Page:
Chemistry is the debut novel by author Weike Wang. This first novel was recently acknowledged by the National Book Foundation who recognised Wang as one of its ‘5 under 35’ honourees. Wang, who herself has an undergraduate degree in chemistry and a doctorate in public health had some experience to draw from in this first novel. When the book opens her main character, never named, is in the third year of a chemistry doctorate program. But fairly soon she is questioning all of her life choices.
A child of Chinese immigrants, the narrator finds herself caught up in the immigrant dream – to study hard and excel beyond her parent’s achievements. So that when she has a crisis of confidence, stops going to the lab and eventually drops out of her PhD program, she does not tell her parents, choosing instead to maintain a fiction that she is continuing. At the same time her long term boyfriend has proposed and she does not know how to deal with the proposal. And so the narrative becomes an exploration of almost crippling indecision. Caught knowing what the “right” thing but unwilling to commit to any of it.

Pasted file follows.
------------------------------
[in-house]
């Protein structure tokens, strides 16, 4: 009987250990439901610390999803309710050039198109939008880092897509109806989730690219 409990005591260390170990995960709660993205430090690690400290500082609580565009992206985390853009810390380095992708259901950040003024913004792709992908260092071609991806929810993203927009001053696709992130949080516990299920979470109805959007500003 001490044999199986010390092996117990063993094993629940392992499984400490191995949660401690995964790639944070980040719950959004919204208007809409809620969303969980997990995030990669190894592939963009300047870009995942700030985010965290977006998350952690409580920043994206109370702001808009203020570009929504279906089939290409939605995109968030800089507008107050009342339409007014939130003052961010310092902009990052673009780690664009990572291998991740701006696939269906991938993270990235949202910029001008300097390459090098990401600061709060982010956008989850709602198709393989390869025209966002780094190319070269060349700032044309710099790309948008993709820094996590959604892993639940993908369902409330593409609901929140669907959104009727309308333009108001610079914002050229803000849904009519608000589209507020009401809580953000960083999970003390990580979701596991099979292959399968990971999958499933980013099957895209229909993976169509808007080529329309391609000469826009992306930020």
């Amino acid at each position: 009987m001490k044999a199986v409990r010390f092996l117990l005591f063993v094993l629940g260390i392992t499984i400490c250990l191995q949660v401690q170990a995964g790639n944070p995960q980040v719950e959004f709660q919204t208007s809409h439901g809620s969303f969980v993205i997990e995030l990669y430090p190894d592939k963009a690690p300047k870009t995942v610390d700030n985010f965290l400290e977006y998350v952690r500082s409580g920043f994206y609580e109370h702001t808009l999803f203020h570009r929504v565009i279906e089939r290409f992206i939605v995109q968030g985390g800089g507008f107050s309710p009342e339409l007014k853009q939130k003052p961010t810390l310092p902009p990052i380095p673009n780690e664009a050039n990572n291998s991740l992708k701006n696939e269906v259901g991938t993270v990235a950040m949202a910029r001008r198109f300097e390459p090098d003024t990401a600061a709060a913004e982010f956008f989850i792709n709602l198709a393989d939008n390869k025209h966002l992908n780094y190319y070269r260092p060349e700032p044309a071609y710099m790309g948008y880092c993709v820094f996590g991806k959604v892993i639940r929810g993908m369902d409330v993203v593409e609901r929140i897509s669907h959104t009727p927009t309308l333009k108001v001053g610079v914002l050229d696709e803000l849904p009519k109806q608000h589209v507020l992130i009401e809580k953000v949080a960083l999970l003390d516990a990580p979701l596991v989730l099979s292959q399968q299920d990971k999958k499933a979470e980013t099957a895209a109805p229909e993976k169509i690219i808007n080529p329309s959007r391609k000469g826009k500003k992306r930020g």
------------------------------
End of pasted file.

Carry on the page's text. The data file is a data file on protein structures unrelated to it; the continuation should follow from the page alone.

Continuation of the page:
The narrator of Chemistry is not an easy character to like but one that over the course of the novel readers come to understand. She is, like many of us at that age, still learning how to navigate her life. Her logical, scientific way of looking at the world gives the book plenty of humour and ultimately becomes endearing. And her relationship with her boyfriend, with her parents, with her best friend, are all beautifully observed.
Chemistry manages to be a bit of a page turner. The narrator’s voice is unique and engaging and it is not long before readers will become genuinely interested in her life and where it might be going. It is no surprise that this book and its author has been recognised for this idiosyncratic, intensely human and very readable debut.